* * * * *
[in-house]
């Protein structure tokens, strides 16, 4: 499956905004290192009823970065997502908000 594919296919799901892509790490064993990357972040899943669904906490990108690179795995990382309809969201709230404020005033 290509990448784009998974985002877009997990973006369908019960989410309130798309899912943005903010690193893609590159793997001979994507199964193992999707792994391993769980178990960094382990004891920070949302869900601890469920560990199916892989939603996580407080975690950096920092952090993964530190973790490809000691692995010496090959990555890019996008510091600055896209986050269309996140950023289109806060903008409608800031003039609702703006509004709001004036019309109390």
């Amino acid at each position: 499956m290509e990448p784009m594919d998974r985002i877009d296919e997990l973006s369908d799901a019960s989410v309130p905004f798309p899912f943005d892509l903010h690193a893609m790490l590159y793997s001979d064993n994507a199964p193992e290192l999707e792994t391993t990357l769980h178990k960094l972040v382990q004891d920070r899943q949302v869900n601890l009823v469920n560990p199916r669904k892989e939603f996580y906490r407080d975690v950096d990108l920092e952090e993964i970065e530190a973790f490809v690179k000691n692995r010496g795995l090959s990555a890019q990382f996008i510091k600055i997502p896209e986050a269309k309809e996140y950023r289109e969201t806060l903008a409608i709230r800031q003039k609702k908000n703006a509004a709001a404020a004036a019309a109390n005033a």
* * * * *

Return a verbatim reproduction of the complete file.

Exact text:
[in-house]
């Protein structure tokens, strides 16, 4: 499956905004290192009823970065997502908000 594919296919799901892509790490064993990357972040899943669904906490990108690179795995990382309809969201709230404020005033 290509990448784009998974985002877009997990973006369908019960989410309130798309899912943005903010690193893609590159793997001979994507199964193992999707792994391993769980178990960094382990004891920070949302869900601890469920560990199916892989939603996580407080975690950096920092952090993964530190973790490809000691692995010496090959990555890019996008510091600055896209986050269309996140950023289109806060903008409608800031003039609702703006509004709001004036019309109390």
């Amino acid at each position: 499956m290509e990448p784009m594919d998974r985002i877009d296919e997990l973006s369908d799901a019960s989410v309130p905004f798309p899912f943005d892509l903010h690193a893609m790490l590159y793997s001979d064993n994507a199964p193992e290192l999707e792994t391993t990357l769980h178990k960094l972040v382990q004891d920070r899943q949302v869900n601890l009823v469920n560990p199916r669904k892989e939603f996580y906490r407080d975690v950096d990108l920092e952090e993964i970065e530190a973790f490809v690179k000691n692995r010496g795995l090959s990555a890019q990382f996008i510091k600055i997502p896209e986050a269309k309809e996140y950023r289109e969201t806060l903008a409608i709230r800031q003039k609702k908000n703006a509004a709001a404020a004036a019309a109390n005033a």